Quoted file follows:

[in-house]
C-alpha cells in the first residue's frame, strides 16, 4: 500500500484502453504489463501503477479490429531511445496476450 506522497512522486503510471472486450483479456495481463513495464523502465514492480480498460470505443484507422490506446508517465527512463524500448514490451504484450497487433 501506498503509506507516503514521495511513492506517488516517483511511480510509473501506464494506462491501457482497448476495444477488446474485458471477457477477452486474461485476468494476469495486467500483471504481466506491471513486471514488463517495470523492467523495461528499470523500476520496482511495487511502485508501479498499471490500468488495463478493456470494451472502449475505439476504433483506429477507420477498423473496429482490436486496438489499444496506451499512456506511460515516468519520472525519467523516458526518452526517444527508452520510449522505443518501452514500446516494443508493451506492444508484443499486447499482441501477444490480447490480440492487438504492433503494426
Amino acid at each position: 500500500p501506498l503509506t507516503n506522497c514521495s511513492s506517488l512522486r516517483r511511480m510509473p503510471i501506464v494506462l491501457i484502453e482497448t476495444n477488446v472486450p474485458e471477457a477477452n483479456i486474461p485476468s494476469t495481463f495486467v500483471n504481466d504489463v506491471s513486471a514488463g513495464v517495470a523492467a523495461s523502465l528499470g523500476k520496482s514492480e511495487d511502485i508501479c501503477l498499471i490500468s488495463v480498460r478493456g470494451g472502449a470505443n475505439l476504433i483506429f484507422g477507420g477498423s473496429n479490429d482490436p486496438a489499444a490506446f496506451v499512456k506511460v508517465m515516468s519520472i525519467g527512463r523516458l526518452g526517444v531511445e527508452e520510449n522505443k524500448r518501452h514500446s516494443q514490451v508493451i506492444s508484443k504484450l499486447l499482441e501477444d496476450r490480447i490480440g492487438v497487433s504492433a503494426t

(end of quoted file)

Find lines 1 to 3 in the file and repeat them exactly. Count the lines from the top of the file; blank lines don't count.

[in-house]
C-alpha cells in the first residue's frame, strides 16, 4: 500500500484502453504489463501503477479490429531511445496476450 506522497512522486503510471472486450483479456495481463513495464523502465514492480480498460470505443484507422490506446508517465527512463524500448514490451504484450497487433 501506498503509506507516503514521495511513492506517488516517483511511480510509473501506464494506462491501457482497448476495444477488446474485458471477457477477452486474461485476468494476469495486467500483471504481466506491471513486471514488463517495470523492467523495461528499470523500476520496482511495487511502485508501479498499471490500468488495463478493456470494451472502449475505439476504433483506429477507420477498423473496429482490436486496438489499444496506451499512456506511460515516468519520472525519467523516458526518452526517444527508452520510449522505443518501452514500446516494443508493451506492444508484443499486447499482441501477444490480447490480440492487438504492433503494426
Amino acid at each position: 500500500p501506498l503509506t507516503n506522497c514521495s511513492s506517488l512522486r516517483r511511480m510509473p503510471i501506464v494506462l491501457i484502453e482497448t476495444n477488446v472486450p474485458e471477457a477477452n483479456i486474461p485476468s494476469t495481463f495486467v500483471n504481466d504489463v506491471s513486471a514488463g513495464v517495470a523492467a523495461s523502465l528499470g523500476k520496482s514492480e511495487d511502485i508501479c501503477l498499471i490500468s488495463v480498460r478493456g470494451g472502449a470505443n475505439l476504433i483506429f484507422g477507420g477498423s473496429n479490429d482490436p486496438a489499444a490506446f496506451v499512456k506511460v508517465m515516468s519520472i525519467g527512463r523516458l526518452g526517444v531511445e527508452e520510449n522505443k524500448r518501452h514500446s516494443q514490451v508493451i506492444s508484443k504484450l499486447l499482441e501477444d496476450r490480447i490480440g492487438v497487433s504492433a503494426t